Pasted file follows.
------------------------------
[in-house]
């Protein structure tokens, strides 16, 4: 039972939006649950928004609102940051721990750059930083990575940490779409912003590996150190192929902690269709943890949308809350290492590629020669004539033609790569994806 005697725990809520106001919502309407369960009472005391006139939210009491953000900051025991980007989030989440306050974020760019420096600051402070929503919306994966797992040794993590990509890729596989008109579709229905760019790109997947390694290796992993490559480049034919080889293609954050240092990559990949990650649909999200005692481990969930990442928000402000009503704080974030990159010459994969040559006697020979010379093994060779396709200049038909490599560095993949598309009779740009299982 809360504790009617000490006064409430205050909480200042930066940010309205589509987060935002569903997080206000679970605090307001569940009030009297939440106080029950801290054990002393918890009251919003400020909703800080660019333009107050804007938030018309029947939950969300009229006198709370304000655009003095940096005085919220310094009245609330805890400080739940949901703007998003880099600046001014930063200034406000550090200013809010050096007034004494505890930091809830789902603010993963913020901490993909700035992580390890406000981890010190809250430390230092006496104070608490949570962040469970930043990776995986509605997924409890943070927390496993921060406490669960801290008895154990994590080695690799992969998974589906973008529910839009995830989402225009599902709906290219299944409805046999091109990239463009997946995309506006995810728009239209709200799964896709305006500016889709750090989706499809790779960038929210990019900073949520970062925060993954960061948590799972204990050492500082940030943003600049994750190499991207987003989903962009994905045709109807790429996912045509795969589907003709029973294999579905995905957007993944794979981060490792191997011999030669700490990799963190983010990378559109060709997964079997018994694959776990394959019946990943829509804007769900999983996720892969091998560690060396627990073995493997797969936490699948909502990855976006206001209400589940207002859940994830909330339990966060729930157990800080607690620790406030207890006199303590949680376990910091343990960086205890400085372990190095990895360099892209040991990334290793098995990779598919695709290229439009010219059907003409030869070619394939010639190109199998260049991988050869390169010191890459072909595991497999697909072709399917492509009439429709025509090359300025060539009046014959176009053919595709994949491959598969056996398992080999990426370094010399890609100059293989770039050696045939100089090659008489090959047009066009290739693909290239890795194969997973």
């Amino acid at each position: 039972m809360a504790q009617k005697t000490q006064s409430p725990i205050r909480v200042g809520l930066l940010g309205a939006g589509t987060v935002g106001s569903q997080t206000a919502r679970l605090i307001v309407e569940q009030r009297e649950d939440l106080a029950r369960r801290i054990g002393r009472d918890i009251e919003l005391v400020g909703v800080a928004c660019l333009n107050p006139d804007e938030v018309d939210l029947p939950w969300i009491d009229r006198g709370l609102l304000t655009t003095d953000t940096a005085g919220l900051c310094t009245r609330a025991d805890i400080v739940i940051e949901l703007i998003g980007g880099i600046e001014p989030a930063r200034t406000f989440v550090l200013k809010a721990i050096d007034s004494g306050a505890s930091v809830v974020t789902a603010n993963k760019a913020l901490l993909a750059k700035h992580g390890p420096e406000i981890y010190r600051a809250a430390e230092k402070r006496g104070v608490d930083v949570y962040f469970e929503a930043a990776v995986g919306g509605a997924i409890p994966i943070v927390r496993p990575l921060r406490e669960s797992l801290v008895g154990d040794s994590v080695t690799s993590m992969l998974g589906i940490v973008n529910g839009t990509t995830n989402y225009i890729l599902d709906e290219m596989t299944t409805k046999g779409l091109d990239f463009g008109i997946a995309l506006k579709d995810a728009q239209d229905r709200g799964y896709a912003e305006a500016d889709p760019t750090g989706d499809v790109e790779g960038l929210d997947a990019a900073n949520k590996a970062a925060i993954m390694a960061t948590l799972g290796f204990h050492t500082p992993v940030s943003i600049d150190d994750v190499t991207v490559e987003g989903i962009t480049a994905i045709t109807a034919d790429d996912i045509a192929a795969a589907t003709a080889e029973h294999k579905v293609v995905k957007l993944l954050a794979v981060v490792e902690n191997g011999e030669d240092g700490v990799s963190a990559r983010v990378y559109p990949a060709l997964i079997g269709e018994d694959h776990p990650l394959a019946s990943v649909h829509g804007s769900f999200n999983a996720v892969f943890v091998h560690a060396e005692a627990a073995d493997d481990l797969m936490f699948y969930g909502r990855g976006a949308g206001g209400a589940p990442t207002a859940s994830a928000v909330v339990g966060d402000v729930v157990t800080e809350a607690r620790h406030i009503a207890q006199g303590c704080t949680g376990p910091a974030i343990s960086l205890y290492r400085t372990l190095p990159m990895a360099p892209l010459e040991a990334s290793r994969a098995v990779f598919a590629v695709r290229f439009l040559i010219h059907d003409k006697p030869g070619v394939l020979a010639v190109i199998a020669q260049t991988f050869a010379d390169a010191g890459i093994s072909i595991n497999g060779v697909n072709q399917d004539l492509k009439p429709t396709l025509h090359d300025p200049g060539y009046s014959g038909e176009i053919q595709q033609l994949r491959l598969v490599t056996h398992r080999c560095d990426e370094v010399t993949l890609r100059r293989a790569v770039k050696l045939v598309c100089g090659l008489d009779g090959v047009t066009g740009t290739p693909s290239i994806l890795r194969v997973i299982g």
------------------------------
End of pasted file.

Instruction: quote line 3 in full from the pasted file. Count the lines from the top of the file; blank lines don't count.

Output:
């Amino acid at each position: 039972m809360a504790q009617k005697t000490q006064s409430p725990i205050r909480v200042g809520l930066l940010g309205a939006g589509t987060v935002g106001s569903q997080t206000a919502r679970l605090i307001v309407e569940q009030r009297e649950d939440l106080a029950r369960r801290i054990g002393r009472d918890i009251e919003l005391v400020g909703v800080a928004c660019l333009n107050p006139d804007e938030v018309d939210l029947p939950w969300i009491d009229r006198g709370l609102l304000t655009t003095d953000t940096a005085g919220l900051c310094t009245r609330a025991d805890i400080v739940i940051e949901l703007i998003g980007g880099i600046e001014p989030a930063r200034t406000f989440v550090l200013k809010a721990i050096d007034s004494g306050a505890s930091v809830v974020t789902a603010n993963k760019a913020l901490l993909a750059k700035h992580g390890p420096e406000i981890y010190r600051a809250a430390e230092k402070r006496g104070v608490d930083v949570y962040f469970e929503a930043a990776v995986g919306g509605a997924i409890p994966i943070v927390r496993p990575l921060r406490e669960s797992l801290v008895g154990d040794s994590v080695t690799s993590m992969l998974g589906i940490v973008n529910g839009t990509t995830n989402y225009i890729l599902d709906e290219m596989t299944t409805k046999g779409l091109d990239f463009g008109i997946a995309l506006k579709d995810a728009q239209d229905r709200g799964y896709a912003e305006a500016d889709p760019t750090g989706d499809v790109e790779g960038l929210d997947a990019a900073n949520k590996a970062a925060i993954m390694a960061t948590l799972g290796f204990h050492t500082p992993v940030s943003i600049d150190d994750v190499t991207v490559e987003g989903i962009t480049a994905i045709t109807a034919d790429d996912i045509a192929a795969a589907t003709a080889e029973h294999k579905v293609v995905k957007l993944l954050a794979v981060v490792e902690n191997g011999e030669d240092g700490v990799s963190a990559r983010v990378y559109p990949a060709l997964i079997g269709e018994d694959h776990p990650l394959a019946s990943v649909h829509g804007s769900f999200n999983a996720v892969f943890v091998h560690a060396e005692a627990a073995d493997d481990l797969m936490f699948y969930g909502r990855g976006a949308g206001g209400a589940p990442t207002a859940s994830a928000v909330v339990g966060d402000v729930v157990t800080e809350a607690r620790h406030i009503a207890q006199g303590c704080t949680g376990p910091a974030i343990s960086l205890y290492r400085t372990l190095p990159m990895a360099p892209l010459e040991a990334s290793r994969a098995v990779f598919a590629v695709r290229f439009l040559i010219h059907d003409k006697p030869g070619v394939l020979a010639v190109i199998a020669q260049t991988f050869a010379d390169a010191g890459i093994s072909i595991n497999g060779v697909n072709q399917d004539l492509k009439p429709t396709l025509h090359d300025p200049g060539y009046s014959g038909e176009i053919q595709q033609l994949r491959l598969v490599t056996h398992r080999c560095d990426e370094v010399t993949l890609r100059r293989a790569v770039k050696l045939v598309c100089g090659l008489d009779g090959v047009t066009g740009t290739p693909s290239i994806l890795r194969v997973i299982g």